Ericsson’s new 5G offerings include standalone NR software, edge computing options, and a virtual network function vendors certification program.
With 5G deployment and adoption spreading more rapidly than expected, Ericsson will launch new software and hardware solutions aimed at expanding deployment options, the telecom company announced Monday.
By 2024, 45% of the world’s population will have 5G coverage, Ericsson found in its recent Mobility Report. This number could surge to 65% as spectrum sharing technology allows for 5G deployments on LTE frequency bands.
SEE: 5G mobile networks: An insider’s guide (free PDF) (TechRepublic)
Ericsson’s new deployment solutions extend network capacity and coverage to aid in evolving the network and allowing for new customer and industry use cases, according to a press release.
The additions include the following:
While Ericsson already supported service providers with commercial 5G rollouts using non-standalone (NSA) 5G NR, it has now introduced 5G standalone NR software, which offers benefits such as ultra-low latency and better coverage, the release noted.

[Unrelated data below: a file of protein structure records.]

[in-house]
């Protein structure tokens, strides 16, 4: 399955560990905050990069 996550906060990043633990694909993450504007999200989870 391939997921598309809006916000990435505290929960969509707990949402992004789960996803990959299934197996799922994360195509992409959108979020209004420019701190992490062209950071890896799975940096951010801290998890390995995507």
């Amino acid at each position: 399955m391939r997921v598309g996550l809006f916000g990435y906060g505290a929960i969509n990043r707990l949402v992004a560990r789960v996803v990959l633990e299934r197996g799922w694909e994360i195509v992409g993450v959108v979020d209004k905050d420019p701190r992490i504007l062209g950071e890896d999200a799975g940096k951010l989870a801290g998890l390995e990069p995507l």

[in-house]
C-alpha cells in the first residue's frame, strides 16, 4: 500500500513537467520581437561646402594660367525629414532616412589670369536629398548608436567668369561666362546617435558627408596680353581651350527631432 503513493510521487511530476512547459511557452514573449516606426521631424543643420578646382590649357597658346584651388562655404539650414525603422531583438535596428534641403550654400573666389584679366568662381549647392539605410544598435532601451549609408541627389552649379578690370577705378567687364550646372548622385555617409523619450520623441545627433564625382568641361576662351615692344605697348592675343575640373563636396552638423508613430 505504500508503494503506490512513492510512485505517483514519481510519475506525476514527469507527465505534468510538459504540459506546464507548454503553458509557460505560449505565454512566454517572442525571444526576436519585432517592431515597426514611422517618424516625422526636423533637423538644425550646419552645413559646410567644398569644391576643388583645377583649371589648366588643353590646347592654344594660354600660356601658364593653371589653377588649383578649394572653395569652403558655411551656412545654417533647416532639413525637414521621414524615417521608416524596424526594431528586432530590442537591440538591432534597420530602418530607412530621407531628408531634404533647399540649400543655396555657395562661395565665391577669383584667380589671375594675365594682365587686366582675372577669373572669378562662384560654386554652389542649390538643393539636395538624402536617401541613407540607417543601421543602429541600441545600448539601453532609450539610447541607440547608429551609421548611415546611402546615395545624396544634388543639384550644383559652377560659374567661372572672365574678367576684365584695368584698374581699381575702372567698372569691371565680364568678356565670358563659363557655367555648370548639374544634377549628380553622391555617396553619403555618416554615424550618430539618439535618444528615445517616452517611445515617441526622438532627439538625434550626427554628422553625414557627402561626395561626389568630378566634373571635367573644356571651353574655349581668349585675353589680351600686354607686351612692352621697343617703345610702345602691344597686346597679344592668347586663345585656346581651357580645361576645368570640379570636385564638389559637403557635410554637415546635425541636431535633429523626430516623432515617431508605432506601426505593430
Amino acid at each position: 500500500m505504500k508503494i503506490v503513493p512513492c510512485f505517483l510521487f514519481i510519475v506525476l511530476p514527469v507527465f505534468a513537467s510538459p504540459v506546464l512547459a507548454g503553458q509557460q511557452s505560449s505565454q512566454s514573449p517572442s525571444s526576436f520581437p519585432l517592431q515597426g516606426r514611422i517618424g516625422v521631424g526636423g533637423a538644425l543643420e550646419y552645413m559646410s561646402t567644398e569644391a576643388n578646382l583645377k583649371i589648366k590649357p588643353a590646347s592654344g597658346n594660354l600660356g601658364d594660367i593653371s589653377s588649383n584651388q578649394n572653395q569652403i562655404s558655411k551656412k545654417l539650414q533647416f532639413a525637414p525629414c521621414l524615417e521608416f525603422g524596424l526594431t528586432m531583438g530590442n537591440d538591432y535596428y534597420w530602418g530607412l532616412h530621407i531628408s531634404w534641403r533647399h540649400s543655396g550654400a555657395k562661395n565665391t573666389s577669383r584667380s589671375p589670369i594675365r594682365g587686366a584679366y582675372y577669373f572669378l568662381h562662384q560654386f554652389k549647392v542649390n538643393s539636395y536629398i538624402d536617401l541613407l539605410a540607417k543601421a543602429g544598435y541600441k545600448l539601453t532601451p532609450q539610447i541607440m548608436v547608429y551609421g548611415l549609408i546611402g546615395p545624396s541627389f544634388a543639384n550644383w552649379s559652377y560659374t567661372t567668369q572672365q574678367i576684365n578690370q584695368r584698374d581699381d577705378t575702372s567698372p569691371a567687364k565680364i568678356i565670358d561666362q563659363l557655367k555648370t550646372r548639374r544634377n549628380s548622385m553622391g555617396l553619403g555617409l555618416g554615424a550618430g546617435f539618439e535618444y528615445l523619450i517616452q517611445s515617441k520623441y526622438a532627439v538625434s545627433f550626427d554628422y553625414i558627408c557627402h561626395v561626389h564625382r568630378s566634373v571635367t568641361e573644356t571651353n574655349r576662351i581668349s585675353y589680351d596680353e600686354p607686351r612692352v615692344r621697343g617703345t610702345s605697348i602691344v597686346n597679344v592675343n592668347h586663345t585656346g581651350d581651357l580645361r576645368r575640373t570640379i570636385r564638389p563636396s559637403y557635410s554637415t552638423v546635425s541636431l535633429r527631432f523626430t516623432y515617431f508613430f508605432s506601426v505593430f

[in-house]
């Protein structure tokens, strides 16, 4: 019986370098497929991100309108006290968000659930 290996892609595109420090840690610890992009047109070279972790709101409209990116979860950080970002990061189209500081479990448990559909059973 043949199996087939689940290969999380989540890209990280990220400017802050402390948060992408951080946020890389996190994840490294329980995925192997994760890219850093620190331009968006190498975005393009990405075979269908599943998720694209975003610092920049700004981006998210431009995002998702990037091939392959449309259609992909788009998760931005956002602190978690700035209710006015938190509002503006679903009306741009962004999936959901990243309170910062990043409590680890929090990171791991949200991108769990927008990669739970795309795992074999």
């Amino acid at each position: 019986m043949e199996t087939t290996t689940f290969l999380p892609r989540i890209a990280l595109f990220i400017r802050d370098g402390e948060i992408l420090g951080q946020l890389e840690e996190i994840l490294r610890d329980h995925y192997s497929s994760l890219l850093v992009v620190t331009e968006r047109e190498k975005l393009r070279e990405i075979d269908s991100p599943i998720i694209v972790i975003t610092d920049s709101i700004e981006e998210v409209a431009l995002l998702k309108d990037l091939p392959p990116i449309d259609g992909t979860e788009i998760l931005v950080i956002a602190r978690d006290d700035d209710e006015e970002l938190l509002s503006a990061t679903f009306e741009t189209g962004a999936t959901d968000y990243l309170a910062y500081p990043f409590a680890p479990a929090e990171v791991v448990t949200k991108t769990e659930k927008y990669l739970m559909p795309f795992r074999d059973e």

The standalone 5G NR software can be installed on existing Ericsson Radio System hardware, and is aimed at opening new business opportunities for service providers, offering advanced support for network slicing and new services.
Ericsson’s new Edge NFVI will add edge computing to its cloud solution to allow service providers to offer new consumer and enterprise 5G services like augmented reality (AR) and content distribution at low cost, low latency, and high accuracy, according to the release.
Edge NFVI is optimized for the network edge, and part of the end-to-end managed and orchestrated distributed cloud architecture, making it possible to distribute workloads, optimize the networks, and enable new services in the cloud, the release noted.
Ericsson will launch a partner certification program for virtual network functions (VNF) called the VNF Certification Service. The service is open to all VNF vendors, and grants them a certification on the Ericsson NFVI platform using Ericsson Labs. The goal is to create an ecosystem with a shorter time-to-market for working with partners and applications, according to the release.
“The series of solutions being added to the Ericsson 5G platform will allow service providers to deploy 5G sensibly and address new business opportunities with full flexibility,” Hugh Ujhazy, vice president of IoT and telecommunications at IDC, said in the release. “What you get is faster, cheaper, makes better use of existing assets and with fewer truck rolls.”
For more, check out 5G mobile networks: A cheat sheet on TechRepublic.